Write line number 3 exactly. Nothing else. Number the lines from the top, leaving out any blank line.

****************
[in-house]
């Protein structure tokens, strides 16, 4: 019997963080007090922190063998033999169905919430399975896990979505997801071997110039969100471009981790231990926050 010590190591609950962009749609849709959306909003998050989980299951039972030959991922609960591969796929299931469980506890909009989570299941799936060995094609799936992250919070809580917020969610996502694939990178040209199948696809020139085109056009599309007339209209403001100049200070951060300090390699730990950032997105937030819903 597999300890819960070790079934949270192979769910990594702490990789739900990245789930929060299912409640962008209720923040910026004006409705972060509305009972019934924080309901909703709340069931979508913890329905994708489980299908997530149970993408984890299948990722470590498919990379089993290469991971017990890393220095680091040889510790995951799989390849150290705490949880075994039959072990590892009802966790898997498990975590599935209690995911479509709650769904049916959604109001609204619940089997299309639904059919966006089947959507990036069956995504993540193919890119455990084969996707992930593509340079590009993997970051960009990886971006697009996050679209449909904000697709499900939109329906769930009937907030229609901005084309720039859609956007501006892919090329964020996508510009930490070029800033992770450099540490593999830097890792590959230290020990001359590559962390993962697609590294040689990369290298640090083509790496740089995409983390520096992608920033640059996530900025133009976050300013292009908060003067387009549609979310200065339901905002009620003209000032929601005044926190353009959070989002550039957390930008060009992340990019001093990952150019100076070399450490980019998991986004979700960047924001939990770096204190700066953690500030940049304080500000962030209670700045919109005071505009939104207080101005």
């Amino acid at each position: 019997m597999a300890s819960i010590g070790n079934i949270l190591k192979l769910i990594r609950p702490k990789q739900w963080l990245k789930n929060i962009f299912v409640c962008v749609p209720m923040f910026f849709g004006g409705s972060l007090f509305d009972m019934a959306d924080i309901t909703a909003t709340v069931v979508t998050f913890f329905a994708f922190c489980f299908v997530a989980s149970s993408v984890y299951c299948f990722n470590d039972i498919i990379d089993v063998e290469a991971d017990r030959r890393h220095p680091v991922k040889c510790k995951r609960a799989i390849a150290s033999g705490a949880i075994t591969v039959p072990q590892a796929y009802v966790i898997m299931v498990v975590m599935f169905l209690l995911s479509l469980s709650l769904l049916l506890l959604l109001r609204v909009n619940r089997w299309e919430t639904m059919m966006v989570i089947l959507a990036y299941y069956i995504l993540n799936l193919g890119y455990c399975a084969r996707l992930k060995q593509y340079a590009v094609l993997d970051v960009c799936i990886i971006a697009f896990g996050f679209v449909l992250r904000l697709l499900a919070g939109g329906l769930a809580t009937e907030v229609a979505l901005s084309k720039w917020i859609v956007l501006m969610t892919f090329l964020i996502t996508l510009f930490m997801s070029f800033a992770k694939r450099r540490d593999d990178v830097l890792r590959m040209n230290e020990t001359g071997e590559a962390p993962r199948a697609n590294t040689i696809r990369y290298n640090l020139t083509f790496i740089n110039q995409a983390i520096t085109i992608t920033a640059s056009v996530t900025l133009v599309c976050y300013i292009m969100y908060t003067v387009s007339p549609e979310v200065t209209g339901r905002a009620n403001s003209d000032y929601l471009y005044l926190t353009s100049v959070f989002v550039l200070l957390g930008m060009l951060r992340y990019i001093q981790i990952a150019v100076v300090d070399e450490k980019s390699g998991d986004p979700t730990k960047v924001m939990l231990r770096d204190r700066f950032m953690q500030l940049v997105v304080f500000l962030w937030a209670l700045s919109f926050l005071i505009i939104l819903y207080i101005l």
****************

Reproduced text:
């Amino acid at each position: 019997m597999a300890s819960i010590g070790n079934i949270l190591k192979l769910i990594r609950p702490k990789q739900w963080l990245k789930n929060i962009f299912v409640c962008v749609p209720m923040f910026f849709g004006g409705s972060l007090f509305d009972m019934a959306d924080i309901t909703a909003t709340v069931v979508t998050f913890f329905a994708f922190c489980f299908v997530a989980s149970s993408v984890y299951c299948f990722n470590d039972i498919i990379d089993v063998e290469a991971d017990r030959r890393h220095p680091v991922k040889c510790k995951r609960a799989i390849a150290s033999g705490a949880i075994t591969v039959p072990q590892a796929y009802v966790i898997m299931v498990v975590m599935f169905l209690l995911s479509l469980s709650l769904l049916l506890l959604l109001r609204v909009n619940r089997w299309e919430t639904m059919m966006v989570i089947l959507a990036y299941y069956i995504l993540n799936l193919g890119y455990c399975a084969r996707l992930k060995q593509y340079a590009v094609l993997d970051v960009c799936i990886i971006a697009f896990g996050f679209v449909l992250r904000l697709l499900a919070g939109g329906l769930a809580t009937e907030v229609a979505l901005s084309k720039w917020i859609v956007l501006m969610t892919f090329l964020i996502t996508l510009f930490m997801s070029f800033a992770k694939r450099r540490d593999d990178v830097l890792r590959m040209n230290e020990t001359g071997e590559a962390p993962r199948a697609n590294t040689i696809r990369y290298n640090l020139t083509f790496i740089n110039q995409a983390i520096t085109i992608t920033a640059s056009v996530t900025l133009v599309c976050y300013i292009m969100y908060t003067v387009s007339p549609e979310v200065t209209g339901r905002a009620n403001s003209d000032y929601l471009y005044l926190t353009s100049v959070f989002v550039l200070l957390g930008m060009l951060r992340y990019i001093q981790i990952a150019v100076v300090d070399e450490k980019s390699g998991d986004p979700t730990k960047v924001m939990l231990r770096d204190r700066f950032m953690q500030l940049v997105v304080f500000l962030w937030a209670l700045s919109f926050l005071i505009i939104l819903y207080i101005l």